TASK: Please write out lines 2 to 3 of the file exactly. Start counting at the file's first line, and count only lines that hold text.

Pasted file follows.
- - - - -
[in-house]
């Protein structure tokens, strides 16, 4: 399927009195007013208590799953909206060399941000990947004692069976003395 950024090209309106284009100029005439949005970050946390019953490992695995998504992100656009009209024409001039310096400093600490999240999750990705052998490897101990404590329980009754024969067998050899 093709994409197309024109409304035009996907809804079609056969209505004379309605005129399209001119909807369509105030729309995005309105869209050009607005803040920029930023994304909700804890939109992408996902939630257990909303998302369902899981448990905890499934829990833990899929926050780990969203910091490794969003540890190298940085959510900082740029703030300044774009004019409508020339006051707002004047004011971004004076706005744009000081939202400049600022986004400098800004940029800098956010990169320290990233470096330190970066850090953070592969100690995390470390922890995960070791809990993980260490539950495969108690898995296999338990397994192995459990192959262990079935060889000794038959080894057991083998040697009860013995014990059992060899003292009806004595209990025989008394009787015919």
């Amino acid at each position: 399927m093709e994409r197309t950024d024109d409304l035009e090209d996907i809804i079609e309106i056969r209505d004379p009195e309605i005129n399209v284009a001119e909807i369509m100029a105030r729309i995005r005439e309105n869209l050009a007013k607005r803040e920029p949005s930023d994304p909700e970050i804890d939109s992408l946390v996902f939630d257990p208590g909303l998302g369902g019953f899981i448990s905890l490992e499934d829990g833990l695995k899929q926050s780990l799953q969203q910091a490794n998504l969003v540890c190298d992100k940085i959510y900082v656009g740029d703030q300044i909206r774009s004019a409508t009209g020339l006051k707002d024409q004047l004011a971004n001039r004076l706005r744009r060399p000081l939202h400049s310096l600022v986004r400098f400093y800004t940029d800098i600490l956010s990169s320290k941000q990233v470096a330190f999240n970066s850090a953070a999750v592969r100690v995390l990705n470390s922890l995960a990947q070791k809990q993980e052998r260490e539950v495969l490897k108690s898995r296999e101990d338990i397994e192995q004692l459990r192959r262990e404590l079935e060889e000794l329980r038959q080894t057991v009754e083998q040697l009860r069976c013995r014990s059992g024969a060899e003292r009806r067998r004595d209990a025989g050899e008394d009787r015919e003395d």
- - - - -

């Protein structure tokens, strides 16, 4: 399927009195007013208590799953909206060399941000990947004692069976003395 950024090209309106284009100029005439949005970050946390019953490992695995998504992100656009009209024409001039310096400093600490999240999750990705052998490897101990404590329980009754024969067998050899 093709994409197309024109409304035009996907809804079609056969209505004379309605005129399209001119909807369509105030729309995005309105869209050009607005803040920029930023994304909700804890939109992408996902939630257990909303998302369902899981448990905890499934829990833990899929926050780990969203910091490794969003540890190298940085959510900082740029703030300044774009004019409508020339006051707002004047004011971004004076706005744009000081939202400049600022986004400098800004940029800098956010990169320290990233470096330190970066850090953070592969100690995390470390922890995960070791809990993980260490539950495969108690898995296999338990397994192995459990192959262990079935060889000794038959080894057991083998040697009860013995014990059992060899003292009806004595209990025989008394009787015919």
């Amino acid at each position: 399927m093709e994409r197309t950024d024109d409304l035009e090209d996907i809804i079609e309106i056969r209505d004379p009195e309605i005129n399209v284009a001119e909807i369509m100029a105030r729309i995005r005439e309105n869209l050009a007013k607005r803040e920029p949005s930023d994304p909700e970050i804890d939109s992408l946390v996902f939630d257990p208590g909303l998302g369902g019953f899981i448990s905890l490992e499934d829990g833990l695995k899929q926050s780990l799953q969203q910091a490794n998504l969003v540890c190298d992100k940085i959510y900082v656009g740029d703030q300044i909206r774009s004019a409508t009209g020339l006051k707002d024409q004047l004011a971004n001039r004076l706005r744009r060399p000081l939202h400049s310096l600022v986004r400098f400093y800004t940029d800098i600490l956010s990169s320290k941000q990233v470096a330190f999240n970066s850090a953070a999750v592969r100690v995390l990705n470390s922890l995960a990947q070791k809990q993980e052998r260490e539950v495969l490897k108690s898995r296999e101990d338990i397994e192995q004692l459990r192959r262990e404590l079935e060889e000794l329980r038959q080894t057991v009754e083998q040697l009860r069976c013995r014990s059992g024969a060899e003292r009806r067998r004595d209990a025989g050899e008394d009787r015919e003395d």